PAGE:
Women without CV risk factors have the highest mortality risk after STEMI
Mortality in STEMI patients without standard modifiable risk factors: a sex-disaggregated analysis of SWEDEHEART registry data
Introduction and methods
Targeted therapies against standard modifiable cardiovascular risk factors (SMuRFs; hypertension, diabetes, hypercholesterolemia, and smoking) have led to improvements in the prevention and treatment of coronary artery diseases [1,2]. However, ST-elevation myocardial infarction (STEMI) in patients without modifiable risk factors is not uncommon . Several studies have shown an increase in the proportion of SMuRF-less patients who present with STEMI [3-6]. Data on the characteristics and outcomes of SMuRF-less patients is often missing in clinical trial publications. This study examined the characteristics and outcomes in STEMI patients without SMuRFs using data from the SWEDEHEART registry.
The SWEDEHEART registry enrolls all patients with MI admitted to cardiac care units in Sweden. This study analyzed data from 62048 patients (32.9% women) who were ≥18 years, presented with suspected ACS, and had a hospital diagnosis of STEMI. Patients with a known history of CAD (PCI, CABG, or MI) were excluded. Of the 62048 patients, 9228 (14.9%) were SMuRF-less. The primary outcome was all-cause mortality at 30 days after STEMI. Secondary outcomes included MACE, CV mortality, rehospitalization for HF, stroke, coronary revascularization, major bleeding, and in-hospital cardiogenic shock. Median follow-up was 4.9 (IQR 1.8-8.5) years.
- The SMuRF-less group had significantly higher concentrations of troponins and significantly lower LVEF, compared with patients with at least 1 SMuRF. However, the SMuRF-less group received less prescriptions for ACEi or ARBs and β-blocker, compared with patients with SMuRFs (ACEi or ARBs: 6261/8324 [75.2%] vs. 40444/49343 [82.0%], P<0.0001; β-blocker: 7382/8324 [88.7%] vs. 44914/49333 [91.0%, P<0.0001). The difference in prescriptions for ACEi/ARB or β-blocker was greatest for SMuRF-less women, compared to women with ≥1 SMuRF (ACEi or ARBs: 1261/1872 [69.0%] vs. 12905/16469 [78.4%]; β-blocker: 1557/1827 [85.2%] vs. 14793/16464 [89.9%]). Patients without SMuRFs were also less likely to receive a prescription for a statin at discharge compared to those with SMuRFs (7597/8942 [85.0%] vs 45876/51812 [88.5%], P<0.0001).
- Unadjusted rates of in-hospital death, cardiogenic shock and combined MACE were significantly higher in the SMuRF-less group compared to patients with ≥1 SMuRF (in-hospital death: 9.6% vs 6.5%, P<0.0001; cardiogenic shock: 6.3% vs 4.1%, P<0.0001; combined MACE: 30.2% vs 28.9%, P=0.0095).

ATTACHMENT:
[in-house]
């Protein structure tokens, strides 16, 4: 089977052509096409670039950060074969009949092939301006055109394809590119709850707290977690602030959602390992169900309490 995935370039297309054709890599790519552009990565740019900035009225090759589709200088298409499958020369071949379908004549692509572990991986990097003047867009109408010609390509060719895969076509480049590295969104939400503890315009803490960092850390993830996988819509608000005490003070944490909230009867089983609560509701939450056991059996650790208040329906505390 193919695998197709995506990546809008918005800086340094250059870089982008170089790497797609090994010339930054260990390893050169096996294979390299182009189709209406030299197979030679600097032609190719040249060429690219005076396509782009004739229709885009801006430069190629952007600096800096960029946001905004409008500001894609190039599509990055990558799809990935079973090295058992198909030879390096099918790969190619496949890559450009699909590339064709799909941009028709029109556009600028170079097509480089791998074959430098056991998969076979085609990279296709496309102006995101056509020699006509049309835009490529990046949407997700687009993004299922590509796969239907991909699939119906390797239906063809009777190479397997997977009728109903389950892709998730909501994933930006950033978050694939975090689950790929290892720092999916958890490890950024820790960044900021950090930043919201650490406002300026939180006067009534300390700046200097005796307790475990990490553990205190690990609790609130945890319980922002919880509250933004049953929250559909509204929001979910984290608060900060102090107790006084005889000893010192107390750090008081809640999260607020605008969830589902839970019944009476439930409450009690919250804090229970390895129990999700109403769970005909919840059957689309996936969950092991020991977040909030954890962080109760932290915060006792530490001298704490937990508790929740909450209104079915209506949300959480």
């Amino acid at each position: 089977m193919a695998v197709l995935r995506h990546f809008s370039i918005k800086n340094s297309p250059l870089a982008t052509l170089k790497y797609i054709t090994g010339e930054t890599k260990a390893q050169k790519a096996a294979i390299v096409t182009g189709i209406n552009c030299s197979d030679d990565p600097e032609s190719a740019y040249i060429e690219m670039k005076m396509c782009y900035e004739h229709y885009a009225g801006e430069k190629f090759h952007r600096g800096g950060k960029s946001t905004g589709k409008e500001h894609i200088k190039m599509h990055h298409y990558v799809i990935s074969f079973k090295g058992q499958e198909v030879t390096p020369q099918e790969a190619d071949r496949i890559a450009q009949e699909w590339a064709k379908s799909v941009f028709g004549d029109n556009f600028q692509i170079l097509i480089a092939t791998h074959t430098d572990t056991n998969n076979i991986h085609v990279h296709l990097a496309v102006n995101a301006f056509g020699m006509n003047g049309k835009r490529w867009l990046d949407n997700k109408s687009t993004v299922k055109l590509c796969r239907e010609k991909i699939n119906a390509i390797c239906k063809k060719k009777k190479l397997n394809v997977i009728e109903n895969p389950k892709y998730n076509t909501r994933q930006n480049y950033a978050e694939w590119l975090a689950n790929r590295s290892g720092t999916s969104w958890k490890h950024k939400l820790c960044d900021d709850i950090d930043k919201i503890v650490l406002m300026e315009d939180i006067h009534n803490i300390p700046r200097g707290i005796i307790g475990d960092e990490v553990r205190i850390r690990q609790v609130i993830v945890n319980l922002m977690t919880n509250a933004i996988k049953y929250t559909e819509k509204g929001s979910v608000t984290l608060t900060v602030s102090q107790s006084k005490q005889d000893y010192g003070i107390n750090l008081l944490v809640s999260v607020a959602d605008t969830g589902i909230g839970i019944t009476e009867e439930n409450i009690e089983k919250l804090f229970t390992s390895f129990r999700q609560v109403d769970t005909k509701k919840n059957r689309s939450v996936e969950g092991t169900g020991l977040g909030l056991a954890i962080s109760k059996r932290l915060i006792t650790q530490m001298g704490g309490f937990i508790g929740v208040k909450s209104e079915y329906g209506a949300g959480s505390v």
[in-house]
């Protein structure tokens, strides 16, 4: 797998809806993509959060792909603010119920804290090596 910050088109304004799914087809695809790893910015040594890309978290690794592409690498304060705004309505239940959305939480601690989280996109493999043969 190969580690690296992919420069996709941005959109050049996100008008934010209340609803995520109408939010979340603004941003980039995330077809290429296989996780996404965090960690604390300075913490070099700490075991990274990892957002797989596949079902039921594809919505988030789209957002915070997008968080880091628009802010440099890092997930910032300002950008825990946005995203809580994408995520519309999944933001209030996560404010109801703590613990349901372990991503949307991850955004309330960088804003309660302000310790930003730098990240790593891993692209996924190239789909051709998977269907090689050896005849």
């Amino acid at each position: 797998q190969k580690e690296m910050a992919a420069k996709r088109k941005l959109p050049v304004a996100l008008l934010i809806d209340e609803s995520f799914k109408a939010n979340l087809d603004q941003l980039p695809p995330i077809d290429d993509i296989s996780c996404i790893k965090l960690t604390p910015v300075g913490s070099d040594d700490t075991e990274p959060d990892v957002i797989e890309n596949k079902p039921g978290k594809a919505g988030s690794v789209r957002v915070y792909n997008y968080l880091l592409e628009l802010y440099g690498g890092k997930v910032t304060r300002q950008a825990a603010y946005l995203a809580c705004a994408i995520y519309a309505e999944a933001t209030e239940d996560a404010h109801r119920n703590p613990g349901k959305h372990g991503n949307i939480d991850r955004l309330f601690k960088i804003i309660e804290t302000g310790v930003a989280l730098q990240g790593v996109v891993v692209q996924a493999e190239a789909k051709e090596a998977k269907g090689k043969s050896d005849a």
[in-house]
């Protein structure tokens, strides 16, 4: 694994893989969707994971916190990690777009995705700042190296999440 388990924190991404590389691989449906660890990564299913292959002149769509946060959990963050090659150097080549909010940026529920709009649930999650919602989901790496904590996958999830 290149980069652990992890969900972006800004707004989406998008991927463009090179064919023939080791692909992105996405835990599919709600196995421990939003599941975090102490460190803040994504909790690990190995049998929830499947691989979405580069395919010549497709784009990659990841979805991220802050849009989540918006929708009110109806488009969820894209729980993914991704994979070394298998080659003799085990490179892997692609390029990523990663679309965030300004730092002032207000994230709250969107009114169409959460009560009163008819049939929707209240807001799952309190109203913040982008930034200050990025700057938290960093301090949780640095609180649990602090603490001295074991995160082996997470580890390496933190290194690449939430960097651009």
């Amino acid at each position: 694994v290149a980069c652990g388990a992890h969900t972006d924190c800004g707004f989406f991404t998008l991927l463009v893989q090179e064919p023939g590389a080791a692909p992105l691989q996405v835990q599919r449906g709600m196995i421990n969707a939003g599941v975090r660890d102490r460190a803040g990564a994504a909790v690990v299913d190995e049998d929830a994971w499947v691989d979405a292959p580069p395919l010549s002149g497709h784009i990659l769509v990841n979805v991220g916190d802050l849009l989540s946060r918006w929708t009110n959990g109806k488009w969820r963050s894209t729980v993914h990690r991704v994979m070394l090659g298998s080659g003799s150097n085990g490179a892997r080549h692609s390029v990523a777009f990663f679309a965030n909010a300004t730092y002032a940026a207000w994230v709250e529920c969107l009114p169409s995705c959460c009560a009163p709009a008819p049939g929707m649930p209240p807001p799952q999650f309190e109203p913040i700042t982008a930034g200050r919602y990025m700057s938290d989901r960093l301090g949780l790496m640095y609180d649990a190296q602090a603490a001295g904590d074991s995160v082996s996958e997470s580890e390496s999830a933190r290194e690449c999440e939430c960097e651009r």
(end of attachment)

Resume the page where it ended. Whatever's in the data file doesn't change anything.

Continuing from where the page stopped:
- All-cause mortality at 30 days after STEMI presentation was significantly higher in SMuRF-less patients than in patients with ≥1 SMuRF (1104/9228 [11.3%] vs. 4149/52820 [7.9%]; HR 1.47, 95%CI 1.37-1.57, P<0.0001). This disparity appeared to be caused by CV mortality, as the rates of recurrent MI and stroke were similar between groups, and rates of HF rehospitalization and revascularization were lower in patients without SMuRFs, compared to patients with SMuRFs. The increased risk of 30-day all-cause mortality in SMuRF-less patients remained significant after adjustment for age, sex, LVEF, creatinine, and BP.
- Highest 30-day mortality was found in SMuRF-less women (381/2164 [17.6%]), followed by women with SMuRFs (2032/18 220 [11.1%]), SMuRF-less men (660/7064 [9.3%]), and men with SMuRFs (2117/34 600 [6.1%]).
- In analyses adjusted for therapy at discharge, prescription of each therapy was associated with expected lower mortality at 30 days, without accounting for SMuRF status. Inclusion of ACEi or ARB and statin resulted in loss of the significant association of SMuRF-less status with 30-day mortality. Inclusion of β-blocker resulted in attenuation of the association.
- Unadjusted CV mortality remained higher in the SMuRF-less group, compared to patients with ≥1 SMuRF, for up to 12 years in both men and women. All-cause mortality remained higher in SMuRF-less patients for more than 8 years in men and up to the follow-up endpoint at 12 years in women.
- The proportion of SCAD underlying STEMI presentations was significantly higher in the SMuRF-less group than in patients with ≥1 SMuRF. However, absolute numbers were low. 30-day mortality in women with SCAD was lower than in women without SCAD (2/31 [6.5%] vs 241/1710 [14.1%]). Numbers in men were too low for meaningful analysis.
All-cause mortality at 30 days after STEMI was significantly higher in patients without SMuRFs, compared to patients with at least one SMuRF. The association of SMuRF-less status with increased mortality was particularly evident in women. The authors state that these findings counter the assumption that less traditional risk factors for atherosclerosis result in lower risk after MI, and that evidence-based pharmacotherapy should be prescribed during the immediate post-infarct period irrespective of baseline risk factors or sex.